Georgia Charter Schools Association

A School Where Parents Voices Can Be Heard

By Rae Harkness:  It’s National Charter Schools Week (May 4-10), and I can’t help but revisit the last three years that my children have attended a charter public school. When I first signed them up at Ivy Preparatory Academy school three years ago, I had no idea exactly what that journey would involve. Three years ago, I was just looking for a better option than my neighborhood school.

Specifically, I was unhappy with the bureaucracy of a giant school system. Great schools have good discipline policies, empowered teachers and involved parents. I wanted a school that would listen to what my child needed and one that was empowered to make changes when necessary. 

While I’ve met many great teachers in my county school system, most weren’t able to do their jobs properly due to problems with administrative bloat, a volatile school board and the dysfunction of a school system that is just too big. 

Three years ago, I made the choice to enroll my son and daughter into single gender charter schools. Sure, there have been challenges. Transportation, for example. Our school has no bus service. Our choices are parent drop-off and pick-up, private transportation services or MARTA. I was able to meet some of the parents from the school that live in my area. Another parent with three students at our school lives about one mile away from me. We teamed up, and one of us drops off all five kids and the other picks up. We made it work.

Another challenge has been funding. As a state charter school we receive substantially less funding per student than the typical public school. We also pay over $700K in rent for our building, which is nota line item for district schools. That means our school does not have textbooks or a large library like most schools. It’s also made it harder to pay teachers a competitive salary.

Although we’ve had challenges, our school community has met them head on and the rewards have been great. We’ve solicited and received public and private sector donations of computers, books and even a playground and outdoor classroom. Our charter gives us the flexibility and the initiative to form creative alliances with art centers, local colleges and volunteer groups.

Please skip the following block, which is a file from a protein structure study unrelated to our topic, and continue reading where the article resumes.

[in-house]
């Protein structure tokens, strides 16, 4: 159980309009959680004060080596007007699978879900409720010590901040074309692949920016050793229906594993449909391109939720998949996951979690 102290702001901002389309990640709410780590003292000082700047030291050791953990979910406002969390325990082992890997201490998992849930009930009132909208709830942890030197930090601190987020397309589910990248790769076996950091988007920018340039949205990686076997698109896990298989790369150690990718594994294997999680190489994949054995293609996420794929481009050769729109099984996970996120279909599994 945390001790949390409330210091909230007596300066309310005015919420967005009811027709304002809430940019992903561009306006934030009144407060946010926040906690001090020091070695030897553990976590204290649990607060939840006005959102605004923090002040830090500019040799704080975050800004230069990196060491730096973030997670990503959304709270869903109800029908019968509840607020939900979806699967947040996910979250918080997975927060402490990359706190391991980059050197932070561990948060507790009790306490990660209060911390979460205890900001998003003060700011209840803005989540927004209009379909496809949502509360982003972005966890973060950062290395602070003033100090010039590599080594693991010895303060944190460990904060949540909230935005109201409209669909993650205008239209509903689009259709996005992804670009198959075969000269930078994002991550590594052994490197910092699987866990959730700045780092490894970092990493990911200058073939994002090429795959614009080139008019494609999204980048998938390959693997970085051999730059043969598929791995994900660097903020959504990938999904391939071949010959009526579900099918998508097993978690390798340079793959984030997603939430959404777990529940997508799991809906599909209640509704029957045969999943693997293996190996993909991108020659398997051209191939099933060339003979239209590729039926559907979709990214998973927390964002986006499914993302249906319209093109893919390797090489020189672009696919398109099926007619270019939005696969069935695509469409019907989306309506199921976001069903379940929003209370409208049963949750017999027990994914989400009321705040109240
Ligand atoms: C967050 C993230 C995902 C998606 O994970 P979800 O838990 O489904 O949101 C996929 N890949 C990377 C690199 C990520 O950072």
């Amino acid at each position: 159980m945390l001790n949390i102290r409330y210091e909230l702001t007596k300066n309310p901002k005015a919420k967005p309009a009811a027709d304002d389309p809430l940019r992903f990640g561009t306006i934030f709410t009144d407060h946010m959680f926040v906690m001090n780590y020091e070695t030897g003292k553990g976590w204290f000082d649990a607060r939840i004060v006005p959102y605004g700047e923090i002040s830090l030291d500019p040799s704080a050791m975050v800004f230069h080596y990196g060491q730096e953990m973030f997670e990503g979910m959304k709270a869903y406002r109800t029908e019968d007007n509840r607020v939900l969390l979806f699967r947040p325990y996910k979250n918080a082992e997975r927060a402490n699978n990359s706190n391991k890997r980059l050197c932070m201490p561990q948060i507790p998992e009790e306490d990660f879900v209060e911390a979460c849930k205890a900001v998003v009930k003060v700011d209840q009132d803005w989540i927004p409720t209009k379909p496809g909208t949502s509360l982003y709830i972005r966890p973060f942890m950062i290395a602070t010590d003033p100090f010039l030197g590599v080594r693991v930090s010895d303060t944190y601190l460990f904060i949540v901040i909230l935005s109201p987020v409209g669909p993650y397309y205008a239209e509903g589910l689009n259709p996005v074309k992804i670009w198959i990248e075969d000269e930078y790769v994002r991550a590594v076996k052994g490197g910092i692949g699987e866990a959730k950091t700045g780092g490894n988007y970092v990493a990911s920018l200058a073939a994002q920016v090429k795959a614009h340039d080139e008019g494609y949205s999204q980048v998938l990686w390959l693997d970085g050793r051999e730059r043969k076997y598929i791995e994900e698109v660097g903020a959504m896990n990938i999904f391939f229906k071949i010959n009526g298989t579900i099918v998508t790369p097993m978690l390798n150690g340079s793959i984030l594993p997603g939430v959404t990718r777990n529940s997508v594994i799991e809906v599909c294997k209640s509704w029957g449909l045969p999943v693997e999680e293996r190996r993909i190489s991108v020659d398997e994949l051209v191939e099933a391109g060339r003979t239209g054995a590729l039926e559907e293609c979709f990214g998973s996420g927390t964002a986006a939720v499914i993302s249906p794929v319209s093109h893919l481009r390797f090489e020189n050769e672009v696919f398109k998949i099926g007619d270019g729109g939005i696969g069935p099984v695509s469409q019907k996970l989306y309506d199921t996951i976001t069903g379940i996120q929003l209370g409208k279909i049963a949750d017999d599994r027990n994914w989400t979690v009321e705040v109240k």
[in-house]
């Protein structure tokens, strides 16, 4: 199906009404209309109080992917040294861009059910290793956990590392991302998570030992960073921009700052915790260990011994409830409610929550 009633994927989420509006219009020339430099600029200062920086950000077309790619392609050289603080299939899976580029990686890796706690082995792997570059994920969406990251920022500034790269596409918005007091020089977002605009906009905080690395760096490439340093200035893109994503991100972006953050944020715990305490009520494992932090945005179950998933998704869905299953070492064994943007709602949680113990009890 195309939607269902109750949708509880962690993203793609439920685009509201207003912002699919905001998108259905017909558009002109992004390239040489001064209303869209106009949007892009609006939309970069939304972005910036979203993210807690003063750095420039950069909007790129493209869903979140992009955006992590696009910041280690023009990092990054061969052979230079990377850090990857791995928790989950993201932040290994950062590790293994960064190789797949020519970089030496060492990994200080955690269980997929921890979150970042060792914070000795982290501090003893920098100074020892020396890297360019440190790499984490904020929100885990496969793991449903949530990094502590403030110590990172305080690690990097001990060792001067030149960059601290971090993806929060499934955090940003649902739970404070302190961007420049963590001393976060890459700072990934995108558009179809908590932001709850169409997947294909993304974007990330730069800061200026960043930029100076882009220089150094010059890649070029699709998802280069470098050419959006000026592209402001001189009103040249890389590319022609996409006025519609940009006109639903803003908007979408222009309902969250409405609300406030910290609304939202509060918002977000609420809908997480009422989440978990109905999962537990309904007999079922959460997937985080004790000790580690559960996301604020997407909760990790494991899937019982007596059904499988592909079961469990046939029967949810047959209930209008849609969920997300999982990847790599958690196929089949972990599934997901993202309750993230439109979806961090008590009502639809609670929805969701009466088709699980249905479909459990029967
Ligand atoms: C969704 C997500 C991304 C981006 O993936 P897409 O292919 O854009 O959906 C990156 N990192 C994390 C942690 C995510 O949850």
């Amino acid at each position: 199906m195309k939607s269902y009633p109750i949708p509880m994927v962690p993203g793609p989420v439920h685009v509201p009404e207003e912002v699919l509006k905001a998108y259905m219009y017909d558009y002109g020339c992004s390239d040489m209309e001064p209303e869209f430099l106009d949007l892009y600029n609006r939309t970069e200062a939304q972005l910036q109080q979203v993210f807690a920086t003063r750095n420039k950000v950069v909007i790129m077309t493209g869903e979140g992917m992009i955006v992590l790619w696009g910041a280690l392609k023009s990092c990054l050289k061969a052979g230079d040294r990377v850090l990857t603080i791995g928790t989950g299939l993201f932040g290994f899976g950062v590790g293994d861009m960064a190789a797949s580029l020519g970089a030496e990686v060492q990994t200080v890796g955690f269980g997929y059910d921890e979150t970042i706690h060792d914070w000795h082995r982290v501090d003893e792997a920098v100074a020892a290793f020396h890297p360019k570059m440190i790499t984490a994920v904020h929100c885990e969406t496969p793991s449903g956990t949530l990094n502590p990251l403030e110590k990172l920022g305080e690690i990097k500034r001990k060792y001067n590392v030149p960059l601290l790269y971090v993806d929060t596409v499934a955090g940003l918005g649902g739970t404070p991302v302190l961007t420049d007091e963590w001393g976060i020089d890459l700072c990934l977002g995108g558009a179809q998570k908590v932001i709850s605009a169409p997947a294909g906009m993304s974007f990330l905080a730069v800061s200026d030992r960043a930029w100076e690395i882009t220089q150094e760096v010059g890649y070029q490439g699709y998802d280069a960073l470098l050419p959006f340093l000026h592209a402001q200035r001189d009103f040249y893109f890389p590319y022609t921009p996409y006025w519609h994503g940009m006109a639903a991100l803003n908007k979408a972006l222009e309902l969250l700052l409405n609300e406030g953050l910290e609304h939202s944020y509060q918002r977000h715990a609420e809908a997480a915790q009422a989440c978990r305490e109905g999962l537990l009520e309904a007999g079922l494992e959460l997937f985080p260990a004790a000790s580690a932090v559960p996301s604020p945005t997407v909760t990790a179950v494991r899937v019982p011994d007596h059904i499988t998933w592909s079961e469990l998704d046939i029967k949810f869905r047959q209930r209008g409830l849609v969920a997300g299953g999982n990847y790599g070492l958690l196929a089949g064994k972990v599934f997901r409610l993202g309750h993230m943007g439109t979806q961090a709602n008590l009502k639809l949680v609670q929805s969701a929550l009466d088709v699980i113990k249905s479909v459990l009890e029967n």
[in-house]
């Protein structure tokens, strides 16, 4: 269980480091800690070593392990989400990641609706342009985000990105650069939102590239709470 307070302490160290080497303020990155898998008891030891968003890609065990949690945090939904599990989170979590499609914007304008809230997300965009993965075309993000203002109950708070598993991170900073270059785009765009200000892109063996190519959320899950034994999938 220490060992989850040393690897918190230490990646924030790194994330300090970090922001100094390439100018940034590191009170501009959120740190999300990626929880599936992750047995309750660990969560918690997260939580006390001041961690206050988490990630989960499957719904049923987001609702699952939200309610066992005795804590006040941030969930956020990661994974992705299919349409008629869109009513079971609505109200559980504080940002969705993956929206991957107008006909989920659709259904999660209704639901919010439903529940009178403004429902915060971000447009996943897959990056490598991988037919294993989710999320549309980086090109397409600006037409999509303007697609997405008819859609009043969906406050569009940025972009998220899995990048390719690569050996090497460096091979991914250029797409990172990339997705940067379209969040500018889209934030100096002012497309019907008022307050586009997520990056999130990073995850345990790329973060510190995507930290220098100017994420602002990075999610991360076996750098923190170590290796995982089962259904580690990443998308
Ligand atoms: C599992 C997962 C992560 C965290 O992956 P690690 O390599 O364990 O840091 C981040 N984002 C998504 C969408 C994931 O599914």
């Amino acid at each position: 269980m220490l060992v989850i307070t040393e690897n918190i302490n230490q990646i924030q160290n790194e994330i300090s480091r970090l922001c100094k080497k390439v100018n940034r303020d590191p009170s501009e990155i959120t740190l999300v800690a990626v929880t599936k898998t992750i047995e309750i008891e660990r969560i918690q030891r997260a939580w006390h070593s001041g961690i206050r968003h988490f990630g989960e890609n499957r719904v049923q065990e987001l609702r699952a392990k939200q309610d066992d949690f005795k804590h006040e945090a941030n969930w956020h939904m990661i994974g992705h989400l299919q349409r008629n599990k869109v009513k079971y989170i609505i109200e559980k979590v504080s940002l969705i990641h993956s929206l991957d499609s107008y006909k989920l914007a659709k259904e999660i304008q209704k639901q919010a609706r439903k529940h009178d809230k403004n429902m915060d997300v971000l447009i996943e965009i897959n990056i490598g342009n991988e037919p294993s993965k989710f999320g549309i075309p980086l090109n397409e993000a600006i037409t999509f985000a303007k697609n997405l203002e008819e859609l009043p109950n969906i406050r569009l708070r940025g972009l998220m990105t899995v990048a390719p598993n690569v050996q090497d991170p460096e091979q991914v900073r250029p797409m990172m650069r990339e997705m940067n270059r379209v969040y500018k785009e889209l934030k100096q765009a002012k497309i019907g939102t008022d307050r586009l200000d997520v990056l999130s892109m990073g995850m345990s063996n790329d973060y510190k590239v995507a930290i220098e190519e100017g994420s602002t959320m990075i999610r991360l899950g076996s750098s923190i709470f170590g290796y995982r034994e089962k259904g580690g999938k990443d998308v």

Unlike the parent resource center in our old school, our charter school’s parent resource center is a thriving central hub where parents volunteer their services. Teachers can request help from the parents, and parents receive volunteer credit for almost any activity that brings them through the doors. This keeps them involved and invested in their child’s education. 

Our school atmosphere is friendly and the dress code and single gender classes eliminate much of the peer pressure middle school children often deal with. Children feel safe in their school and fights are unheard of. A group of parents, teachers and administrators worked together to formulate a school bullying protocol that is fair to children but also allows them to resolve minor conflicts on their own.

Finally, one of the best things about our school is the amount of local control. The school’s governing board is made up of professionalswho are united in the desire to provide our children with an excellent education that prepares them to enter the college of their choice. Our board meets at school in the evening when parents are able to attend. School administrators have offices in different areas of the school where they can interact with students and offer support to teachers. Teachers are given flexibility to teach “their way” but are held accountable for results. 

Yes, my charter school gave me the choice to move from a system where one superintendent and nine board members make decisions for about 100,000 children in 137 schools and centers, to a system where one executive director and nine board members make decisions for about 1,000 children in 3 schools. Our system is one in which the voice of a parent can still be heard.